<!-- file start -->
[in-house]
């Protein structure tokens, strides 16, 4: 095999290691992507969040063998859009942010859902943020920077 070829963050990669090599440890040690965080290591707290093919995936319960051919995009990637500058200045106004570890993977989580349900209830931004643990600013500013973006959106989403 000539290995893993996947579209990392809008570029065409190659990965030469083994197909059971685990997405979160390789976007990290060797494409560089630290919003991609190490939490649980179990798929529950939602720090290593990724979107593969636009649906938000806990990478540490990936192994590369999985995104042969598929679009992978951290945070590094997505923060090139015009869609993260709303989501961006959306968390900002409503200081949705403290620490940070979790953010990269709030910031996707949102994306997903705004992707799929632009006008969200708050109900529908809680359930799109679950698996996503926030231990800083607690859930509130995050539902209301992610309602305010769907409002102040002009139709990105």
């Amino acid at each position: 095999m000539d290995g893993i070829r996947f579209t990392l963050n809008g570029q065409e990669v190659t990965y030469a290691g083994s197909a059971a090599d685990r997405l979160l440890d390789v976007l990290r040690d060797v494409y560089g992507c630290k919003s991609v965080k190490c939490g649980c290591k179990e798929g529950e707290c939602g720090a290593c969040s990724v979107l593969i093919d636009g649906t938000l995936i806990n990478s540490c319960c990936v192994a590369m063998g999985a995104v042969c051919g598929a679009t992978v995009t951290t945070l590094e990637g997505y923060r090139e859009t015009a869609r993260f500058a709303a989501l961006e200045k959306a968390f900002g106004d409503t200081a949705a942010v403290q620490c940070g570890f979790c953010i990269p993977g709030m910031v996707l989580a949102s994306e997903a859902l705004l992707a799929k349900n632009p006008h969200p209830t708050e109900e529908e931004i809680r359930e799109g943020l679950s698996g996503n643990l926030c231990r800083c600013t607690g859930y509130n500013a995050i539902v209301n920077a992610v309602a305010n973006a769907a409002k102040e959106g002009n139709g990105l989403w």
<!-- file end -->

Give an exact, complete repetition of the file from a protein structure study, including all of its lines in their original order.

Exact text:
[in-house]
């Protein structure tokens, strides 16, 4: 095999290691992507969040063998859009942010859902943020920077 070829963050990669090599440890040690965080290591707290093919995936319960051919995009990637500058200045106004570890993977989580349900209830931004643990600013500013973006959106989403 000539290995893993996947579209990392809008570029065409190659990965030469083994197909059971685990997405979160390789976007990290060797494409560089630290919003991609190490939490649980179990798929529950939602720090290593990724979107593969636009649906938000806990990478540490990936192994590369999985995104042969598929679009992978951290945070590094997505923060090139015009869609993260709303989501961006959306968390900002409503200081949705403290620490940070979790953010990269709030910031996707949102994306997903705004992707799929632009006008969200708050109900529908809680359930799109679950698996996503926030231990800083607690859930509130995050539902209301992610309602305010769907409002102040002009139709990105």
């Amino acid at each position: 095999m000539d290995g893993i070829r996947f579209t990392l963050n809008g570029q065409e990669v190659t990965y030469a290691g083994s197909a059971a090599d685990r997405l979160l440890d390789v976007l990290r040690d060797v494409y560089g992507c630290k919003s991609v965080k190490c939490g649980c290591k179990e798929g529950e707290c939602g720090a290593c969040s990724v979107l593969i093919d636009g649906t938000l995936i806990n990478s540490c319960c990936v192994a590369m063998g999985a995104v042969c051919g598929a679009t992978v995009t951290t945070l590094e990637g997505y923060r090139e859009t015009a869609r993260f500058a709303a989501l961006e200045k959306a968390f900002g106004d409503t200081a949705a942010v403290q620490c940070g570890f979790c953010i990269p993977g709030m910031v996707l989580a949102s994306e997903a859902l705004l992707a799929k349900n632009p006008h969200p209830t708050e109900e529908e931004i809680r359930e799109g943020l679950s698996g996503n643990l926030c231990r800083c600013t607690g859930y509130n500013a995050i539902v209301n920077a992610v309602a305010n973006a769907a409002k102040e959106g002009n139709g990105l989403w």